Over the last year, a Seattle school district in the throes of “restorative justice” experienced an alleged gang rape and several student deaths. Criminal charges, including murder, were filed against a group of students not yet out of middle school, reports the Seattle Times. Teachers’ unions in Fresno, Des Moines, New York City, and Indianapolis have all lodged complaints about the anti-discipline philosophy, according to Education Week. The Fresno teachers signed a petition pointing out that students are returned to class after cursing at teachers and physically assaulting them, without suffering any consequences. Fresno’s teachers have been injured trying to stop fights; some are retiring because teaching where severely disruptive students cannot be dislodged has become impossible. In Des Moines, students now hit and scream at each other and their teachers, reports the Des Moines Register.
Undeterred by such news, the Obama administration has rolled out reams of material for combatting supposed teacher racism. Since 2014 alone, it has produced a School Climate and Discipline Guidance Package, a Rethink Discipline Public Awareness Campaign, a Resource Guide for Superintendent Action, a National Resource Center for School Justice Partnerships, a template for “School Climate Surveys,” and a “Quick Guide on Making School Climate Improvements.” The DOJ is “investing” $1 million (read: showering money on left-wing consultants) for the Pyramid Equity Project, which is supposed to establish national models for addressing issues of implicit bias in early learning programs.
Naturally, federal litigation has followed. Just this month, the Justice Department’s Civil Rights Division imposed a consent decree on the Watson Chapel, Arkansas, School District, after suing it for racially discriminatory school-discipline practices. Those practices “prevent students of color from reaching their full potential,” according to Principal Deputy Assistant Attorney General Vanita Gupta. A federal court will continue to have jurisdiction over the school until the DOJ declares it in absolute compliance with the decree, a process anticipated to take three years.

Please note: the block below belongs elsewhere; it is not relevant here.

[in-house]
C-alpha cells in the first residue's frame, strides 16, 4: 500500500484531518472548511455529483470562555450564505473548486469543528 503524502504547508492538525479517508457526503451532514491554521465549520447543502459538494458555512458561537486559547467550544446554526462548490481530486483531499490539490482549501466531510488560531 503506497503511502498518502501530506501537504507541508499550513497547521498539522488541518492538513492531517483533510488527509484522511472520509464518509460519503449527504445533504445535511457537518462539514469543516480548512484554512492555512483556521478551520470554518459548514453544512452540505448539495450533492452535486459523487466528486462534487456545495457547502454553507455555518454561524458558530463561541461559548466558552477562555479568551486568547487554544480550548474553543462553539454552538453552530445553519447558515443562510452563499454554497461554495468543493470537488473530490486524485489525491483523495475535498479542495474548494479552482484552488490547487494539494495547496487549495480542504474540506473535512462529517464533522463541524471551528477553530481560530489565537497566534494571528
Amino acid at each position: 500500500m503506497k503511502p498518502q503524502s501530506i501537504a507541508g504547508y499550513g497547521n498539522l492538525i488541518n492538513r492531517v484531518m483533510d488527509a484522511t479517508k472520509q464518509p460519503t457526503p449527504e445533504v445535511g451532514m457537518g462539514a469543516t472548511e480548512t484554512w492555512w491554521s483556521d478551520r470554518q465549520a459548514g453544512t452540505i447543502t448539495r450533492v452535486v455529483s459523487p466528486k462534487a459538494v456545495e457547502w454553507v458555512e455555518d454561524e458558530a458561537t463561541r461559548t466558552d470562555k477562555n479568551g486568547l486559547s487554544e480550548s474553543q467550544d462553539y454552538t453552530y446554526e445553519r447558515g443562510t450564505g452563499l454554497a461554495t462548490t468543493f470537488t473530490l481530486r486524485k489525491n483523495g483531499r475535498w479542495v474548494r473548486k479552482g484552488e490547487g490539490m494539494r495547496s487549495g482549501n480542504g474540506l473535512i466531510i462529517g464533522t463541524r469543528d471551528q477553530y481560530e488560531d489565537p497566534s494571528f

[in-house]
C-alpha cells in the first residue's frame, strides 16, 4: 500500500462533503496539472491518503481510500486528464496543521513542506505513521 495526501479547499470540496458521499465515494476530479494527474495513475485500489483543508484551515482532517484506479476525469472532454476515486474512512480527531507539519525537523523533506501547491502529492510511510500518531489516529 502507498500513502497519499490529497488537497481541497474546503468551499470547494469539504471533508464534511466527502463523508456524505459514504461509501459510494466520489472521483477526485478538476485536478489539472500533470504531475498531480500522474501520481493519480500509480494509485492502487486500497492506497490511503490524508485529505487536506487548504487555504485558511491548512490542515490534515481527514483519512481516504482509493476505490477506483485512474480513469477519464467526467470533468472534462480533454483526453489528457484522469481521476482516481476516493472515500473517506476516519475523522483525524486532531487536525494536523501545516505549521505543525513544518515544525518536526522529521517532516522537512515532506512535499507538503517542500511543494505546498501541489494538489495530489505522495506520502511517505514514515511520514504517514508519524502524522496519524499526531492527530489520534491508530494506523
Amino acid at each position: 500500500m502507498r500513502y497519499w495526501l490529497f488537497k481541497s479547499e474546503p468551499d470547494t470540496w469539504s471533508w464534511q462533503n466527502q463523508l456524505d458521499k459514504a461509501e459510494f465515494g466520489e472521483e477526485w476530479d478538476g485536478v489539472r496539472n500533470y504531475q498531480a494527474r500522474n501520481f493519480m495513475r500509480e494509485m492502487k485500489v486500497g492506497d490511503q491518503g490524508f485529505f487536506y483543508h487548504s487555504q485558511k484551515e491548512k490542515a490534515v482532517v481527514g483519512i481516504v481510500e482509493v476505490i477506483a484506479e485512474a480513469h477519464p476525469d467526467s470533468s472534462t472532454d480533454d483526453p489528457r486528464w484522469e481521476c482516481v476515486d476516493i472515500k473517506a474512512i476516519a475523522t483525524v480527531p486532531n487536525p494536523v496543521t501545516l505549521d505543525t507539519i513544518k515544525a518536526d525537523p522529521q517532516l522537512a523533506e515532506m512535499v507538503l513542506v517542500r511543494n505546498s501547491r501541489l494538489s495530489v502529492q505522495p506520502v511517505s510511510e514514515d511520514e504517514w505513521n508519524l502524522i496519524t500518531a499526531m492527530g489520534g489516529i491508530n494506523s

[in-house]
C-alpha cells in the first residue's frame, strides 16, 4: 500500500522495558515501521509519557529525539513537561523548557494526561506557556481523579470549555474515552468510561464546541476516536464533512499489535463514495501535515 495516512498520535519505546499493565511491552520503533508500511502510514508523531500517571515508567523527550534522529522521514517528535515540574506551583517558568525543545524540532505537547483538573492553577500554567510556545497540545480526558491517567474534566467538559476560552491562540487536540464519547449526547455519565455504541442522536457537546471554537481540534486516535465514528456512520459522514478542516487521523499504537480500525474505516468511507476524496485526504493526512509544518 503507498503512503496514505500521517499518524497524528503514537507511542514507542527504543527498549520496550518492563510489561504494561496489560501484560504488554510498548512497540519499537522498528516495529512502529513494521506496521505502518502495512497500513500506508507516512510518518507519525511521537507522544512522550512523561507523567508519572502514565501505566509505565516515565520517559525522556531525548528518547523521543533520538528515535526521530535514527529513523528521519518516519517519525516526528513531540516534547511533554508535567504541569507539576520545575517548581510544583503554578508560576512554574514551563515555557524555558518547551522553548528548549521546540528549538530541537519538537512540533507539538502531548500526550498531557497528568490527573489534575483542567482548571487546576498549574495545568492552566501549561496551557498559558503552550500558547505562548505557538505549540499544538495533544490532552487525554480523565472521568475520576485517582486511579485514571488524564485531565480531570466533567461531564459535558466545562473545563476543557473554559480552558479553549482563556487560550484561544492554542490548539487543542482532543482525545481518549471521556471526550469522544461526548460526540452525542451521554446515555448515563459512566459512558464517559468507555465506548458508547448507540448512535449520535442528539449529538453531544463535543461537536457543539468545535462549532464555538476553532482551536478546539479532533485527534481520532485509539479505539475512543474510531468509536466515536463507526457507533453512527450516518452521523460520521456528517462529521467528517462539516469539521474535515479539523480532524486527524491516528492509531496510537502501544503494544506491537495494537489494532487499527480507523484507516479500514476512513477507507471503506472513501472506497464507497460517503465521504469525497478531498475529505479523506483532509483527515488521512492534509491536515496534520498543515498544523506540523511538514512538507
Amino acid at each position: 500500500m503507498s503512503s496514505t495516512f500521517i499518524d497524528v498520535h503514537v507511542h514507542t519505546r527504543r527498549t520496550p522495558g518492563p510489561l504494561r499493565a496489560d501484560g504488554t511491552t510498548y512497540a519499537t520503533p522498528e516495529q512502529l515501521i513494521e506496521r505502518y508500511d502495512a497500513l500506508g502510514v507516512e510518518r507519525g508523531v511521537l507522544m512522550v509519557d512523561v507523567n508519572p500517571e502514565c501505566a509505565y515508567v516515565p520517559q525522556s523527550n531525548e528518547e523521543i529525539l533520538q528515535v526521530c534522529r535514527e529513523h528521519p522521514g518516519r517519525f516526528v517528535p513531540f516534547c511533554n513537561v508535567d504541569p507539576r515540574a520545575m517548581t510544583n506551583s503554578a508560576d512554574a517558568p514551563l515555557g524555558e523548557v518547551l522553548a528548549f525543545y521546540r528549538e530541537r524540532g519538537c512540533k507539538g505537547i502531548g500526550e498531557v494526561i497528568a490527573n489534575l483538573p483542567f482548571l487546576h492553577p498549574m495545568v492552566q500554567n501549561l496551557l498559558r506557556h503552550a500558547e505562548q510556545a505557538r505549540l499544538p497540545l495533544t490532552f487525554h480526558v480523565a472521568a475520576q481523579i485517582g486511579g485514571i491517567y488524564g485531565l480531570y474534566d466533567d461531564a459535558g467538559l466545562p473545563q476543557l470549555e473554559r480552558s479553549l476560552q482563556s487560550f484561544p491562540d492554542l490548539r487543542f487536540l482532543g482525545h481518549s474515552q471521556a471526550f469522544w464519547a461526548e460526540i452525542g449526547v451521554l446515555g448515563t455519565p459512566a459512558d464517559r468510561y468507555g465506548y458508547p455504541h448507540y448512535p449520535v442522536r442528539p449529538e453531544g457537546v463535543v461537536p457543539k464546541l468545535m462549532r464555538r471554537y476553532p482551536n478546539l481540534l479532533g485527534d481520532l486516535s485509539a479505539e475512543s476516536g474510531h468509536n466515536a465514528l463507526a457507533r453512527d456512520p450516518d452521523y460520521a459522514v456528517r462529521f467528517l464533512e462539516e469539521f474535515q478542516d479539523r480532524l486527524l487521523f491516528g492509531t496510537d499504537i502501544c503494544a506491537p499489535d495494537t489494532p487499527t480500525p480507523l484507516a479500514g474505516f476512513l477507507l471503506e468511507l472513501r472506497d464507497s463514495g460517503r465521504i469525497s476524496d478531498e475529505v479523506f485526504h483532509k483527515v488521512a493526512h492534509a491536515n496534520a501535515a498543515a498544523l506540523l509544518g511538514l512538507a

Given this threat of lawsuits, it’s no wonder that district superintendents dismiss the rising violence and announce that restorative justice is “working.” It’s certainly “worked” to reduce expulsions and suspensions—in Seattle, by a whopping 77 percent from 2013 to 2016. Never mind that students aren’t learning and teachers are at risk.
The Trump administration must tear up every guidance and mandate in the Justice and Education Departments that penalize school districts for disproportionate rates of school discipline. Absent clear proof of teacher or administrator racism, Washington should let schools correct student behavioral problems as they see fit. Students in classrooms where disruption is common are far less likely to learn; that is the civil rights problem that should get activists’ attention. Taxpayer dollars should not be funding specious federal crusades against phantom discrimination; school districts might have more resources if their local taxpayers were not also being hit by federal levies, which are redistributed around the country in the delusional pursuit of “social justice.” Until the two-parent family is reconstructed, classrooms remain the only hope for socializing children and for preventing the teen violence that broke out across the country this Christmas. Schools can only accomplish that civilizing mission, however, if they are allowed to insist on strict rules, respect for authority, and consequences for misconduct.